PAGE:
- ‘Tis the Season: London florist creates $4.6 million Christmas wreath
- No tailgating allowed at Super Bowl XLVIII
- Pentagon to transport African troops to Central African Republic
- Chinese man fed up with his girlfriend’s shopping jumps to his death
- Ukraine leader to talk with protesters; Washington urges caution
- Pope Francis: A nun saved my life
- Israeli P.M. Netanyahu backs out of Mandela funeral
- Elian Gonzalez makes first trip outside Cuba since custody battle
- U.S., British intelligence agents enter online sci-fi world to spy on gamers
- Sarah Palin to host the outdoors show ‘Amazing America’
By Tom Fitton
Independent voices from the The Washington Times Communities
Topic - Jack Hillen
The Capitals have used 11 different defensemen this season. Patrick Wey could be their 12th.
The team also placed goaltender Michal Neuvirth, who injured his lower body on Friday by stepping on a puck during pre-game warmups, on injured reserve, sidelining him until at least Saturday.
Capitals defenseman Jack Hillen has another month to go before he can put weight on his broken right leg.
The Caps would be heading to Dallas with an 0-2 mark if not for the work Michal Neuvirth did after coach Adam Oates decided to pull Braden Holtby 16:22 into the game with the Caps already down 3-0.
Mike Green scored in the fourth round of a shootout and former Belleville Bulls goalie Philipp Grubauer stopped all four Winnipeg attempts in the Washington Capitals' 4-3 victory over the Jets on Saturday night in the exhibition opener for both teams.
With the amateur draft looming Sunday and free agency set to begin July 5, the Capitals are focused on their future first before they turn to tying up remaining loose ends on the current roster.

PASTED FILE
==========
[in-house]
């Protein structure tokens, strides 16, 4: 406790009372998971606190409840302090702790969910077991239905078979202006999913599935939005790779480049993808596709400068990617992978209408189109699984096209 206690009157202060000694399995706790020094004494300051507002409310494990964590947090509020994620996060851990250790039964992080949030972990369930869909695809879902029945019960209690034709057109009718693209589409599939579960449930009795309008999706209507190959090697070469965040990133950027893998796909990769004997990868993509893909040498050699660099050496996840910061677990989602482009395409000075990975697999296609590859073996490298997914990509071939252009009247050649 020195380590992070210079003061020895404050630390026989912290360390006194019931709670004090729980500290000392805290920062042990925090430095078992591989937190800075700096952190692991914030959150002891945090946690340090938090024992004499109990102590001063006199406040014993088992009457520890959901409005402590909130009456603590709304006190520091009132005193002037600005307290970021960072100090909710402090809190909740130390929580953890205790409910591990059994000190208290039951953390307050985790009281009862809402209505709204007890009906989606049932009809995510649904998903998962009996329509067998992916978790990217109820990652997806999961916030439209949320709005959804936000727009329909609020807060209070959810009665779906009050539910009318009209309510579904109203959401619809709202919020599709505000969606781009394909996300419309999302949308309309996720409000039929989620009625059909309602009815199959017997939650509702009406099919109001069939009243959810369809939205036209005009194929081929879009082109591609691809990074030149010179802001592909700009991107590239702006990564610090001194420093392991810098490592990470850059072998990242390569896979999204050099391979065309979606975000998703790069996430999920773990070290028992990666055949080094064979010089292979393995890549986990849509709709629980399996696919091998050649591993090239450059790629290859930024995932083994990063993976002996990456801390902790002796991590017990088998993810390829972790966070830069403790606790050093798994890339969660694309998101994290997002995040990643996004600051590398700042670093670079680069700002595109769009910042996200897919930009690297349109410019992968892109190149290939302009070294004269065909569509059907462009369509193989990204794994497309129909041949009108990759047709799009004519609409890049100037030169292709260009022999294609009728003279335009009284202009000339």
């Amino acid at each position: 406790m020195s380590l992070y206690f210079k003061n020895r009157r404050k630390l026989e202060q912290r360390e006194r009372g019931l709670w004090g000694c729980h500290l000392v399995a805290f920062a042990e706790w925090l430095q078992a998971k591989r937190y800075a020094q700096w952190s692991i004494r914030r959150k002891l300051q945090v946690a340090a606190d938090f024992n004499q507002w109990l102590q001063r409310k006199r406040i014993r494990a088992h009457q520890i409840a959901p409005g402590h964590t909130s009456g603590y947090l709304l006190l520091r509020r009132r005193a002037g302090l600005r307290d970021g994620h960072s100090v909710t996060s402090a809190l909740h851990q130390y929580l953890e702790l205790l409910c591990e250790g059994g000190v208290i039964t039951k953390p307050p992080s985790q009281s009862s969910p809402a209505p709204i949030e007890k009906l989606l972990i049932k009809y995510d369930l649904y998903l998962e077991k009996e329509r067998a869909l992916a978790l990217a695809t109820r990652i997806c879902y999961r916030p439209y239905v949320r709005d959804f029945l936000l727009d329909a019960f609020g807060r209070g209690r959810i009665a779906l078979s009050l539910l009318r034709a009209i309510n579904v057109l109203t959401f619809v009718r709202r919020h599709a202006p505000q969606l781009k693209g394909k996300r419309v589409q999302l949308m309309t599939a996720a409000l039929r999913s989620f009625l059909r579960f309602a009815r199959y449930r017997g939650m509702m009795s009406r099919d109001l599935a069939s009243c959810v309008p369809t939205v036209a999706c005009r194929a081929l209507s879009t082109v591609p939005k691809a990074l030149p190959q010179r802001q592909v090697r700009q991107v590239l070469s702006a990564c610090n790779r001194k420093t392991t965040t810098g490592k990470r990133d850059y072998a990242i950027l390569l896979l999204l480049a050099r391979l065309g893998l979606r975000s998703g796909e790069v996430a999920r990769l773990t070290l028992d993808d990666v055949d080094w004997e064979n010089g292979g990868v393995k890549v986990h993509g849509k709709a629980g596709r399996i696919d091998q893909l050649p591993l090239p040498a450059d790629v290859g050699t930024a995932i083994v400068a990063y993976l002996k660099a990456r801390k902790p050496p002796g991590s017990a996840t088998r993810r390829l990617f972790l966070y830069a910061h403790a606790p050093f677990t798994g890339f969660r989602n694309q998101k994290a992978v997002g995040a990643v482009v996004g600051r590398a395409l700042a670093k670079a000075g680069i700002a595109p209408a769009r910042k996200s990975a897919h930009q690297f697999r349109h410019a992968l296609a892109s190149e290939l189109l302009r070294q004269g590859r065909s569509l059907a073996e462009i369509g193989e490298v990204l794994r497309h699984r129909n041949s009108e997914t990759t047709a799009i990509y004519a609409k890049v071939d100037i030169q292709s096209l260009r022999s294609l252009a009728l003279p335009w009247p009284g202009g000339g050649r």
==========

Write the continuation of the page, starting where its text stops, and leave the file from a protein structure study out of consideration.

Perhaps the early struggles and late run to the playoffs should have been predictable for a rookie head coach, especially given the lockout and shortened training camp. In looking back at his first season running a team, Adam Oates might take all summer to hone his craft for next year and beyond.
The Caps spent much of the past couple of weeks making officials part of the story of the series. Maybe that was the problem.
Washington again failed to take a 3-0 series lead, a feat that has never been accomplished in 21 playoff series in franchise history. Instead, the Rangers have life going into Game 4 Wednesday night.
It's Washington's sixth straight playoff appearance and fifth division championship in that time. It's also something that would have been difficult to envision at several points earlier this season. The Caps started 2-8-1 and were at the bottom of the NHL standings.
There is more to the Capitals' win streak than the play of those expected to play at such a high level. Steve Oleksy's play on defense, Jack Hillen's solid defense as well as his scoring surge, Jason Chimera showing he still has "it" – pretty much the entire roster is playing at a high level.
Jay McClement shoved Nicklas Backstrom's head into the boards, and Alex Ovechkin came to his teammate's aid. Washington Capitals fans roared at the replay, and it didn't even matter that the captain took a penalty by jumping the Toronto Maple Leafs forward. From that moment on, the Caps dominated the Maple Leafs on the way to a 5-1 rout, their eighth straight victory.
Green scored the game-winning goal Saturday for the second straight game. It was also the 16th of his NHL career.
The Washington Capitals were not happy, even though they left Verizon Center on Saturday night with their seventh straight victory and two valuable points. What they did in blowing a lead to the Tampa Bay Lightning was much more of a concern in the aftermath of a 6-5 overtime win than snatching this one back after a four-goal lead evaporated.
It was Montreal's first loss to a Southeast team (11-1-0) in 2013, but the Capitals always play well at the Bell Centre, where they are 6-0-1 in their last seven visits.
"It wasn't shattered; it was a pretty clean break," Hillen said, "but they still had to put it back together."
"What can you do?" said Hillen, who has another year remaining on a contract that pays him $700,000 a season. "I've had a broken jaw, broken ribs and broken knee. I drank lots of milk as a kid, I swear. What can you do about it? I mean, they're freak injuries. Maybe I need a sacrifice a live chicken or something. I've got to try to find a way to stay positive. And that's been the biggest challenge."